Thursday, September 10, 2015

2016 Budget -Parliament Back And The World Looking A Bit Dodgy At Present. The G20 Are Pretty Nervous About World Economy.

September 10 Edition
The big news this week  continued to be market turmoil which seems to have eased a bit (maybe) but certainly has not have finally stabilised as yet. This is not good for the Budget or our super accounts! It may be Mr Hockey has an increasingly real problem too with some calling for him to go.
Budget Night was May 12, 2015. We now await economic and  activity data reporting to see how successful it was. Interestingly there are some early indications the small-business stimuli might be working. Certainly JB Hi Fi and Harvey Norman seem to have been doing well recently.
The pollies all come back Sept 7 for another 2 weeks followed by another 2 weeks in October if I read the calendar right.
Well at least it is Spring! You can tell as the birds are waking up earlier each day and the daily top temps seem to be slowly rising!
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Here is some other of the recent other news and analysis.

General Budget Issues.

Tony Abbott being urged to consider dumping Joe Hockey and calling a March election: cabinet ministers

Date August 31, 2015 - 7:10AM

James Massola

Political correspondent

Cabinet ministers say Prime Minister Tony Abbott is being urged to dump Joe Hockey as Treasurer if the Canning byelection goes badly for the Liberal Party.
And an early federal election, to be held in March 2016, is also being considered at the highest levels of the Abbott government.
Fairfax Media has been told by two cabinet ministers that talks over axing Mr Hockey have been held, with a move to sacrifice the Treasurer designed to shore up Mr Abbott's own leadership and quell a potential backlash after the September 19 poll.
Social Services Minister Scott Morrison, who is widely considered to be one of the government's star performers, would likely be elevated to the Treasury post and Mr Hockey would be offered another portfolio.
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Tony Abbott has no option but to stick with Joe Hockey

  • The Australian
  • September 1, 2015 12:00AM

Peter Van Onselen

To borrow from Mark Twain’s famous quote in The New York Journal in 1897, reports of Joe Hockey’s political death are greatly exaggerated.
The Treasurer and Tony Abbott are tied at the hip and there really is no changing that.
Yesterday’s Fairfax papers reported that cabinet ministers were urging the Prime Minister to remove Hockey ahead of an early election. On Sunday News Corp papers carried an opinion piece by Samantha Maiden declaring that the Treasurer simply must be replaced.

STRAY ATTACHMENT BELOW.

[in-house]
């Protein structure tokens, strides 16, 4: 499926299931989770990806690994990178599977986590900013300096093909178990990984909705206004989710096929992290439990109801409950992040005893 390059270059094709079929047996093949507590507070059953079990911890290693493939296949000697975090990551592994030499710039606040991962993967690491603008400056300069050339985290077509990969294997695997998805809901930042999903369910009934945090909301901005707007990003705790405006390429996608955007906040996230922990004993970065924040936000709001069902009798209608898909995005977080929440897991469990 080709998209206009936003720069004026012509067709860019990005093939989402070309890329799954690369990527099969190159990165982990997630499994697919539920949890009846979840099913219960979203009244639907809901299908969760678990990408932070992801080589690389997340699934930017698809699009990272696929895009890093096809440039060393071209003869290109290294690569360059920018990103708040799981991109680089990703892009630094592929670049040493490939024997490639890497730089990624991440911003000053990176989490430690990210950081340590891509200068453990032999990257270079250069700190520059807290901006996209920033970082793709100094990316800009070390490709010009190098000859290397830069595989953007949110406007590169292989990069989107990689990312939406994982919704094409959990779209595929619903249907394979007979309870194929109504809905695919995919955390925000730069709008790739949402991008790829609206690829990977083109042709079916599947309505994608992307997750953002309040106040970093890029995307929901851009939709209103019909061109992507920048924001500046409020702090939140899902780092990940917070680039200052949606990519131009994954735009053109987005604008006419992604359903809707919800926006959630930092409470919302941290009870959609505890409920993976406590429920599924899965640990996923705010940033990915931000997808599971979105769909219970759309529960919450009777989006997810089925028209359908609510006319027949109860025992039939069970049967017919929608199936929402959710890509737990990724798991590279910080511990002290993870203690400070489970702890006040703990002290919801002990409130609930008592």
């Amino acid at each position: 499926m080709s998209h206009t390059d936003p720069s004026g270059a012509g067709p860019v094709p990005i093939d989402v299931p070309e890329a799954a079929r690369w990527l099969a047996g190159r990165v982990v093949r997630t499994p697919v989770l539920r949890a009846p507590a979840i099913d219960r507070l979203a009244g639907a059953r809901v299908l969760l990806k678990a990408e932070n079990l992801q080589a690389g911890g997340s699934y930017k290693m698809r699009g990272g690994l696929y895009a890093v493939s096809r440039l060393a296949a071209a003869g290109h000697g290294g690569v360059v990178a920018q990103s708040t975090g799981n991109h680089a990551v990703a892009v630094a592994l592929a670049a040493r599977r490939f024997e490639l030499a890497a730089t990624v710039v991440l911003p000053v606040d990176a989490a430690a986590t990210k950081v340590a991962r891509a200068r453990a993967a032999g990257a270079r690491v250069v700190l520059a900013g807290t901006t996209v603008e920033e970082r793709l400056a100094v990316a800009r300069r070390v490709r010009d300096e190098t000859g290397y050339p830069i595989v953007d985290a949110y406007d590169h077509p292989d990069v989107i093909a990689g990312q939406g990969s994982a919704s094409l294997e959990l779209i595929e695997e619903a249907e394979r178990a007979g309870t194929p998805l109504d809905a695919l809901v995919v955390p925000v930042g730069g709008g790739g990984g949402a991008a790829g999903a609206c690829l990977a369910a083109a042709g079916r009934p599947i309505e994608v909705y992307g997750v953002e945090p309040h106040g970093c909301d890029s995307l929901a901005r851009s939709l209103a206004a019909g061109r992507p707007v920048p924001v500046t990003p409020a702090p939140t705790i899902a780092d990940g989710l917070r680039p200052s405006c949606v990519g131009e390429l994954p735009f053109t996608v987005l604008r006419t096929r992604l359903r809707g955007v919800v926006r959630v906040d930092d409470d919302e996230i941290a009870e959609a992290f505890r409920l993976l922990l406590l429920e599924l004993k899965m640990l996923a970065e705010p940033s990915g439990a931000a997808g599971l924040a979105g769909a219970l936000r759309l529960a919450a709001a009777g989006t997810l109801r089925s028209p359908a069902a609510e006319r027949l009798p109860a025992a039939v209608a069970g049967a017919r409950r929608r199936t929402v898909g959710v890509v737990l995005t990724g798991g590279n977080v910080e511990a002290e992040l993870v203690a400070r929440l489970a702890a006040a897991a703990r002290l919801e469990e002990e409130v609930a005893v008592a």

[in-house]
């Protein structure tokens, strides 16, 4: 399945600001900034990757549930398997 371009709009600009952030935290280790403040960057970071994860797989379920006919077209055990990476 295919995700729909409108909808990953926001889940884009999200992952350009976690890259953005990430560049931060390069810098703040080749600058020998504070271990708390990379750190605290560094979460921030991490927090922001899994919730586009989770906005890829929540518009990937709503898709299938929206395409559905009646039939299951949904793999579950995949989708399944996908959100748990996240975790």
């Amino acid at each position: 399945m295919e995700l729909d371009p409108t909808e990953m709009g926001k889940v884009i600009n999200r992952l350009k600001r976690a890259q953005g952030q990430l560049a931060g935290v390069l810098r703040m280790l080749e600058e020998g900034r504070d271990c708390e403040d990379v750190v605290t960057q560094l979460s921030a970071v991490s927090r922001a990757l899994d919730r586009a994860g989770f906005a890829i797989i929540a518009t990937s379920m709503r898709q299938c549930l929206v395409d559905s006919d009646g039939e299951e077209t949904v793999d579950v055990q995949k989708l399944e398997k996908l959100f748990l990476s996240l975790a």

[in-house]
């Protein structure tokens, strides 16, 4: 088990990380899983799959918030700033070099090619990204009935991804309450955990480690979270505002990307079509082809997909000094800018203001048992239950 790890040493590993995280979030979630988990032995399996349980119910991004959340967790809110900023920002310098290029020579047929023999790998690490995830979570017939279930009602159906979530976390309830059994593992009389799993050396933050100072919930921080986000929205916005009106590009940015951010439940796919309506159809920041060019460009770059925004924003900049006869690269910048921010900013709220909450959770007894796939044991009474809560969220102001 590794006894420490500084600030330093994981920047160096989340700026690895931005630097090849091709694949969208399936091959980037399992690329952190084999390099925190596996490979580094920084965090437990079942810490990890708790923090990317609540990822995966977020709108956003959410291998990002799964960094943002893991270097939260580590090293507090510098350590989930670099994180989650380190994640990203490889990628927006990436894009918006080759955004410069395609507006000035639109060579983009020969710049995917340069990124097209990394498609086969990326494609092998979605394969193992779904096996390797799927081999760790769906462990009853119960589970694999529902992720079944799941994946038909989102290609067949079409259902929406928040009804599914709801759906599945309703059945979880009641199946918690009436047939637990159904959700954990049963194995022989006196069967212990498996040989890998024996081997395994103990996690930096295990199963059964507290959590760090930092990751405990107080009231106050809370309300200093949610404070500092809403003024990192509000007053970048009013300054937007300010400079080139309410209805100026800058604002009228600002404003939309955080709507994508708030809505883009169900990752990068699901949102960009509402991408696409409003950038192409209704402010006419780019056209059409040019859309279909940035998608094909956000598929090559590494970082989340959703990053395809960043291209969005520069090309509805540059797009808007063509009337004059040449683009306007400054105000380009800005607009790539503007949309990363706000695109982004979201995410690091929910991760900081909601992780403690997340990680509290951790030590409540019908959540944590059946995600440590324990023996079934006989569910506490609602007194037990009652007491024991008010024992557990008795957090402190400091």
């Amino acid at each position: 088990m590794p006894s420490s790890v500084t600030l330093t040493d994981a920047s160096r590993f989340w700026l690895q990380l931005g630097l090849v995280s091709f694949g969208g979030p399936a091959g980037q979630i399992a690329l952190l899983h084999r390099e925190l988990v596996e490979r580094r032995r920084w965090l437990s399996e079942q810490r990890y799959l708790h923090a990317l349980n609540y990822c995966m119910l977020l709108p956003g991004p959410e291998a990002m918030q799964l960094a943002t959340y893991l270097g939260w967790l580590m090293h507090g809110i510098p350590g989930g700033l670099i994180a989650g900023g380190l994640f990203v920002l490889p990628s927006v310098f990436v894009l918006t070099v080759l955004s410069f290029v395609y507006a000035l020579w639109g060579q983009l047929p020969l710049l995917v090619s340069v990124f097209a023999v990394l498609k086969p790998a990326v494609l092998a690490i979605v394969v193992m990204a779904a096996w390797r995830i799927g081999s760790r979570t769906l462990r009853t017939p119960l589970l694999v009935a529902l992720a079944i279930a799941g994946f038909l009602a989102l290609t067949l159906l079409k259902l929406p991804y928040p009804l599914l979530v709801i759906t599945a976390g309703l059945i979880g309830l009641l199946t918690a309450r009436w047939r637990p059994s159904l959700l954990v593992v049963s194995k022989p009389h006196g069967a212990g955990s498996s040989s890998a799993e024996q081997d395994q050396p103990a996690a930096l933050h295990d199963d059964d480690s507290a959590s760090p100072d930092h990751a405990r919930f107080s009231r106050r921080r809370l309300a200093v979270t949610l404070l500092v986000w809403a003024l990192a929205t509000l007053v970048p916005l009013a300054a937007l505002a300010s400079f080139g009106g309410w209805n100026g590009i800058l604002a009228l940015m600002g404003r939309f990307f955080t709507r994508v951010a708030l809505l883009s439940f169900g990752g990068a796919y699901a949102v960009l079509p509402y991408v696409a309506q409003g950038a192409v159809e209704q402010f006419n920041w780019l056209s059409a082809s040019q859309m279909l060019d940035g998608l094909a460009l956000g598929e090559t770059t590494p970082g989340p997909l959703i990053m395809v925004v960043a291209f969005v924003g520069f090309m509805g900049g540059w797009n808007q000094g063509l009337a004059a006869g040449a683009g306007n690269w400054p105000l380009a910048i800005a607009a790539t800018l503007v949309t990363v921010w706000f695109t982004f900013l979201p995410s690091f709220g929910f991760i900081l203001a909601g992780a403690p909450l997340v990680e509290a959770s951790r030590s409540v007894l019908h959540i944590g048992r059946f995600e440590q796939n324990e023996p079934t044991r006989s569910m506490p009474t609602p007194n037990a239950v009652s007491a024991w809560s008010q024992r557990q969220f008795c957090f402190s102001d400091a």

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Abbott government dumps Labor's bank deposit tax at cost of $2 billion in lost revenue

Date September 1, 2015 - 5:59PM

Lisa Cox

National political reporter

The Abbott government has walked away from a plan to impose a tax on bank deposits, a proposal that was expected to deliver revenue of $500 million a year. 
Prime Minister Tony Abbott and Treasurer Joe Hockey announced on Tuesday the government would not proceed with the tax, a move Mr Abbott said was "good news for the people of Australia".
"The last way to make our banks strong, the last way to protect depositors, is to hit banks with more taxes. That's the Labor way. It's not the Coalition's way," Mr Abbott said.
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Tony Abbott and Joe Hockey announce scrapping of bank deposit tax

  • September 01, 2015 3:45PM
·  Lanai Scarr National Political Reporter
  • News Corp Australia Network
THE government will be forced to find an extra $1.5 billion in revenue after scrapping the bank deposit tax.
Prime Minister Tony Abbott and Treasurer Joe Hockey made the announcement today to drop the tax, following a meeting of Cabinet in Canberra.
The axed tax was first proposed by Labor in 2013 but was still written into Mr Hockey’s budget this year.
It was estimated to bring in $1.5 billion in revenue over the forward estimates.
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Joe Hockey’s faith in figures holding up — so far

  • DAVID UREN, COMMENT
  • The Australian
  • September 3, 2015 12:00AM
Joe Hockey is right: the economy is surprisingly resilient in the face of plunging export prices and investment by resource companies.
Business conditions, as measured by surveys, have been much healthier than suggested by the national accounts, while employment has also been holding up.
Consumer spending is muted but solid enough to keep business going, while the fall in the value of the Australian dollar is helping companies face competition from imports and gain export markets.
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  • Sep 3 2015 at 12:15 AM